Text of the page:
I don’t remember much about June 19, 2001. The day was warm. Very warm. Sweat pooled between my breasts, and my unshaven thighs stuck to the plastic-coated bus seat. When I arrived at school, it sounded like I was peeling my legs off a latex balloon.
Long, frizzy strands of hair flew out of my ponytail and into my face, but additional details are vague. The drugstore notebook I used to journal in had nothing written on that date; I didn't write anything the next day, either. Despite the fact that I was on a class trip, I have no pictures from that morning. But why would I? On June 19, I tried to commit suicide.
I wanted—and attempted—to die.
It wasn’t the first time. Not really. The symptoms of mental illness struck me early. I was an anxious child and a depressed teen, one who began carving her arms up at 15 and abusing her body at 16. During my sophomore year, I developed an eating disorder. But that warm almost-summer day was different. It was my first real attempt.
The good news is, I failed. The pills I took made me sick but they didn’t kill me, and after 36 hours of vomiting, sleeping, and replenishing fluids, I sat up, got up, and woke up at home—alive. And while a lot has changed since that day—I have been in and out of therapy and on and off meds for many years—I plan to talk to my children about suicide. I will tell my son and daughter about my thoughts, ideations, and attempts, and I will do so because they matter, because their lives and mental well-being matter.
Every day, 123 people die by suicide. According to the National Institute of Mental Health, suicide is the second-leading cause of death for youth and young adults, and that number is on the rise. A 2019 study published in the Journal of the American Medical Association found that suicide rates among young people are at their highest in nearly 20 years. Boys are particularly at risk; there was a 21% spike in suicides by young men ages 15-19.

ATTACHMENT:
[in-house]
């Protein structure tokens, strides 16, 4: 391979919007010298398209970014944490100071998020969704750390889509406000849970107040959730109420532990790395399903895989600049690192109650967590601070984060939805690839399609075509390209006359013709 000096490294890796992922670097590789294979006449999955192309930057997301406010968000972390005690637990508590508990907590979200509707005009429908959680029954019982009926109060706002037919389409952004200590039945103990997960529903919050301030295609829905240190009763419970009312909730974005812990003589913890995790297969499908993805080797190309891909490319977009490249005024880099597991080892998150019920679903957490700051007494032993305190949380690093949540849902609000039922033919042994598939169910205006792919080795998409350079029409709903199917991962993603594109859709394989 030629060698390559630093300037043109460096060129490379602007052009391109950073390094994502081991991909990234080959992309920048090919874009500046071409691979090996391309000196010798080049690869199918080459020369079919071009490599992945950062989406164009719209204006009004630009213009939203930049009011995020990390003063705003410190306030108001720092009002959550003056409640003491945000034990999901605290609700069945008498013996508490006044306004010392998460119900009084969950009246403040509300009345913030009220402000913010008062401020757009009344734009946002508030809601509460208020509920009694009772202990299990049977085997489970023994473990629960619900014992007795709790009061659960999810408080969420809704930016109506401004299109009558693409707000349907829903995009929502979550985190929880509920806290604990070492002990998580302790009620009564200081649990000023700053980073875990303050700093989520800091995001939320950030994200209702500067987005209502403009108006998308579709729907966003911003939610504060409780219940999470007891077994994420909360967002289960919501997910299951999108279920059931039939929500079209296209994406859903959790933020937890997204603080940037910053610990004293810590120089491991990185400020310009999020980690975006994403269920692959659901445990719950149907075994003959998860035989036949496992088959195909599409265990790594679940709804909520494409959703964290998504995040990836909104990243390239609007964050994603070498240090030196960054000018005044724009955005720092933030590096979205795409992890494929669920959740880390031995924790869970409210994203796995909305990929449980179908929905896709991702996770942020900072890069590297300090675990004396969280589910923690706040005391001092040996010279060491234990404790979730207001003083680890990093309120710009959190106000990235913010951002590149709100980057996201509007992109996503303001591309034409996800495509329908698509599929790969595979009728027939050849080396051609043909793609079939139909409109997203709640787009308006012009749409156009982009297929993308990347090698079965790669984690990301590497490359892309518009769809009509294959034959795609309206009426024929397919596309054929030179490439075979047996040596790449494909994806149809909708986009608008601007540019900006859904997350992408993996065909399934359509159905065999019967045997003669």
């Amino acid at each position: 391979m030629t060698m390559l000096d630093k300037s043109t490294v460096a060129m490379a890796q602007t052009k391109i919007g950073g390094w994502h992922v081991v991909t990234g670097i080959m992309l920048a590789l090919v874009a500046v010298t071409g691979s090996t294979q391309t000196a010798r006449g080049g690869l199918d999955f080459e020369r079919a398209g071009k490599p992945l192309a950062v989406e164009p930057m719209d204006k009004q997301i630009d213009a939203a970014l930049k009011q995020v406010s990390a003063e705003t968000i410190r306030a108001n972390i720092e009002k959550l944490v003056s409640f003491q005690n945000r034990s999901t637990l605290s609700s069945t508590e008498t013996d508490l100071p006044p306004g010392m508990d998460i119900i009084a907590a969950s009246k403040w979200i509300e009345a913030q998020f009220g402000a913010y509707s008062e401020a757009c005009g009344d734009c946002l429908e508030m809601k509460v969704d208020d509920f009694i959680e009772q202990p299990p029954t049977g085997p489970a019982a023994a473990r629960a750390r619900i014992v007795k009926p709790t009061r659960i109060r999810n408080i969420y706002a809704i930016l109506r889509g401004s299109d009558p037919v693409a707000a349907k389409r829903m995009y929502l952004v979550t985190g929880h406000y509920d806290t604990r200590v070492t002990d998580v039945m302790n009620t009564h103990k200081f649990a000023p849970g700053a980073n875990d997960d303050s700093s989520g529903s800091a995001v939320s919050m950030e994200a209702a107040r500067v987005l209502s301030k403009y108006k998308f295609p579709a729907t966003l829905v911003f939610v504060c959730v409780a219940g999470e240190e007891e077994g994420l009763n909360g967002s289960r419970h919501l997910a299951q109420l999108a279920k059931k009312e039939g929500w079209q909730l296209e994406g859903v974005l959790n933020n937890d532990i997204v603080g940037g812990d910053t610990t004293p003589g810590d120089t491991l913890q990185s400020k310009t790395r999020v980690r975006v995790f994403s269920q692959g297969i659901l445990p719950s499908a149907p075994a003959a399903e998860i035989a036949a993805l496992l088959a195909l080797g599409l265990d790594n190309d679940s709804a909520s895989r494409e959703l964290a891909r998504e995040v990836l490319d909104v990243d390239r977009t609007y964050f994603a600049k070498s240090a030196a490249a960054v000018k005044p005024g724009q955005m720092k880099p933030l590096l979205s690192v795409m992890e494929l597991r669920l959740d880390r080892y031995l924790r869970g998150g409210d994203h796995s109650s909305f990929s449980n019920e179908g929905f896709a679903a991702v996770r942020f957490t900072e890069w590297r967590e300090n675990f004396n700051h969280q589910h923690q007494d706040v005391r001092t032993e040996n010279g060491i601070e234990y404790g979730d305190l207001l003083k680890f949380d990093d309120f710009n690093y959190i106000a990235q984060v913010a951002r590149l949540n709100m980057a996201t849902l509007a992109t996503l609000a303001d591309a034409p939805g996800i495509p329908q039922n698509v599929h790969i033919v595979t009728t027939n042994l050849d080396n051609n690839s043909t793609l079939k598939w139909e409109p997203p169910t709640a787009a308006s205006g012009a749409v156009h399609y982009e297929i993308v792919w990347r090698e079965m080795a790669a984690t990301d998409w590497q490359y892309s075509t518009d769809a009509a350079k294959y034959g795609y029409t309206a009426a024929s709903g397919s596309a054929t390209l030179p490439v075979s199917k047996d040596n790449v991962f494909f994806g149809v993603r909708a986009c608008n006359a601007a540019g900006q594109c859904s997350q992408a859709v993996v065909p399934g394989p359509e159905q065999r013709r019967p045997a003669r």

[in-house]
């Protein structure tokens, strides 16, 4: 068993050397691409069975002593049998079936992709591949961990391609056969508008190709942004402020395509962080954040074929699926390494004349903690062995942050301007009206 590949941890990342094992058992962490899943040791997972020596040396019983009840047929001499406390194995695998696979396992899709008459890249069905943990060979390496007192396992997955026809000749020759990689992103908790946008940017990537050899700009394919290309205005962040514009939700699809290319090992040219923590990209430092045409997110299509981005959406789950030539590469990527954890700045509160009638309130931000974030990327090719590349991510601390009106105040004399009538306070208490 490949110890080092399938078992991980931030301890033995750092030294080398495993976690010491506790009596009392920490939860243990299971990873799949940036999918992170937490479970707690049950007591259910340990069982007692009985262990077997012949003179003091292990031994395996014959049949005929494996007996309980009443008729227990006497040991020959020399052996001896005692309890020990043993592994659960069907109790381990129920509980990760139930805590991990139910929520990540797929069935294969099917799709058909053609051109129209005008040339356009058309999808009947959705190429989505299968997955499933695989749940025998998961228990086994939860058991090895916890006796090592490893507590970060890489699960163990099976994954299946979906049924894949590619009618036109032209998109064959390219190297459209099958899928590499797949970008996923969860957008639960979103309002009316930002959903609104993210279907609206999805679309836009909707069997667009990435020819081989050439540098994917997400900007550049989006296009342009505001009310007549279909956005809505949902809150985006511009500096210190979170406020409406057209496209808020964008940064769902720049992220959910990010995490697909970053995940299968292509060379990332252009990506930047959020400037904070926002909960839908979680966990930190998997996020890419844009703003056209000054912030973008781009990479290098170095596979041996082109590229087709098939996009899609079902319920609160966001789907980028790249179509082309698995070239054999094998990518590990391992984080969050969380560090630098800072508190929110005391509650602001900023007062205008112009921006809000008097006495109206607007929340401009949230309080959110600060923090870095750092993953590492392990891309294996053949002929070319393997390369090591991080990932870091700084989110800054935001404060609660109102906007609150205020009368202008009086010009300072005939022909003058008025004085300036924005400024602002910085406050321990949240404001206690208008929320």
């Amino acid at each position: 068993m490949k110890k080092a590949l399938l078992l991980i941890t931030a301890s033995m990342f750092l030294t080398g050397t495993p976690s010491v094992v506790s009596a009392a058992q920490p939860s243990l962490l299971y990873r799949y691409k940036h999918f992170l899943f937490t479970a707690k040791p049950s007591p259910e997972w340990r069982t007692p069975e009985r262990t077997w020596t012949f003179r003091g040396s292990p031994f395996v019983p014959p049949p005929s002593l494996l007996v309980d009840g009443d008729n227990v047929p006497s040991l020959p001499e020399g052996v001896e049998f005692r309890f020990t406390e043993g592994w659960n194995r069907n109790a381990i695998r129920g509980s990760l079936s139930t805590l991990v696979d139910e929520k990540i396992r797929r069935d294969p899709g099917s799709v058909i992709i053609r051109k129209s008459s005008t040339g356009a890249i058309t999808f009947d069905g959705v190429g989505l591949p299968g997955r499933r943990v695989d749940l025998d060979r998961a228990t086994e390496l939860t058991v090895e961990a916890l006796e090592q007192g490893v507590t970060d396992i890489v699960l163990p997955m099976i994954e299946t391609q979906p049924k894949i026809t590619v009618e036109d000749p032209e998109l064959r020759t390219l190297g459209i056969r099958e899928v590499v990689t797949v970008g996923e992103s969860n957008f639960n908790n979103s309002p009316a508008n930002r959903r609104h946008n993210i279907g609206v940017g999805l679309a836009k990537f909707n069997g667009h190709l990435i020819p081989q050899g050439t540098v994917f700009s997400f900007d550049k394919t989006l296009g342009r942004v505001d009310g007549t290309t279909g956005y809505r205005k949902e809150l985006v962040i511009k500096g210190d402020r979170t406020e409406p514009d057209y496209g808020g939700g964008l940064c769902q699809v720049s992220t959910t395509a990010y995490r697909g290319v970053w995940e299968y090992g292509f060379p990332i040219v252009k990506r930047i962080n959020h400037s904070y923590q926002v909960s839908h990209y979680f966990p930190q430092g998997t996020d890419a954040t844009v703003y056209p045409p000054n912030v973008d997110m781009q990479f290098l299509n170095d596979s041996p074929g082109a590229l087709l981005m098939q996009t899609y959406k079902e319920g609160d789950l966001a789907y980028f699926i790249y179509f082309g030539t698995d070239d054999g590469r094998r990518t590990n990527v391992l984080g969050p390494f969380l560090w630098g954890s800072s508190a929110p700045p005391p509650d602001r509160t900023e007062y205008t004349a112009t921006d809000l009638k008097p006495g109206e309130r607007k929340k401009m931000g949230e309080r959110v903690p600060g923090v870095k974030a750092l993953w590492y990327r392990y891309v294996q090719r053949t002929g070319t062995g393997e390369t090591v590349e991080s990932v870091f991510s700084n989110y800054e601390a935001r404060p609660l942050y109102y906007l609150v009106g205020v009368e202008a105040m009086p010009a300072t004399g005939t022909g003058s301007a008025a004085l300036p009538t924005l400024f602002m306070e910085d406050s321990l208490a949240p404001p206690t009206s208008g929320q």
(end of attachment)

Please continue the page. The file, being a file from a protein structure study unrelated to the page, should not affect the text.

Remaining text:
But that’s not all: Children as young as eight have killed themselves. Yes, there are documented cases of elementary-age suicides.
And while many believe talking about the “s word” can (and will) lead to suicide, a 2005 study found no correlation between the conversation and the act. Asking someone if they are suicidal will not cause them to make an attempt on their life. In fact, according to HelpGuide—a mental health nonprofit and wellness website dedicated to empowering those living with mental illness(es), and their loved ones—the opposite is true.
“You don’t give a suicidal person morbid ideas by talking about suicide,” the organization's prevention guide reads. “Bringing up the subject of suicide and discussing it openly is one of the most helpful things you can do.” Instead, discussing suicide can save lives.
Of course, I know this conversation will not be easy, nor will it be tied up in a pretty little bow. My children will struggle to understand my mentality, and my words. After all, it is impossible to explain anguish, heartache, misery, and grief to my 6-year-old daughter—who gets upset when I turn the TV off or melts down when I say no dessert. There will be questions, lots of questions. And our conversation will be ongoing. While I intend to talk with my daughter soon, my son will not learn about suicide for many years—he's only six months old.
The tone of our dialogue will change as my littles age and mature. But since suicide is the tenth leading cause of death in the United States, they need to hear about it. They need to learn about it, and as their parent, I need to facilitate this discussion.
Children deserve the truth. Plus, silence can be deadly. If they experience these thoughts with no frame of reference, they may believe they are bad, crazy, and alone. So I will start small. I plan to introduce the subject when my children are in second or third grade, and I will begin with the basics. “Mommy was sick. She has been for many years, and her illness was life-threatening. But she got help. Mommy goes to a doctor every week to treat the symptoms of her disease.” And then I will let them guide the conversation. I will let them know I am willing to discuss the matter anytime, anywhere.
Will this be enough to save their life, or that of a friend? I don't know. Mental illness is an insidious disease—one which strikes without warning. But I hope that by discussing the subject, I can normalize these thoughts. I can make them aware that they are not alone. I hope that initiating the conversation now, when they are young, will help them feel supported when they are old.
I want them to know I will always hear them, help them, and listen. No subject is too scary. No topic is taboo. And I want them to know suicidal thoughts pass. There is light (and life) on the other side.
If you or someone you know is having suicidal thoughts, please call the National Suicide Prevention Lifeline at (800) 273-8255, visit SuicidePreventionLifeline.org, or text “START” to 741-741 to immediately speak to a trained counselor at Crisis Text Line.
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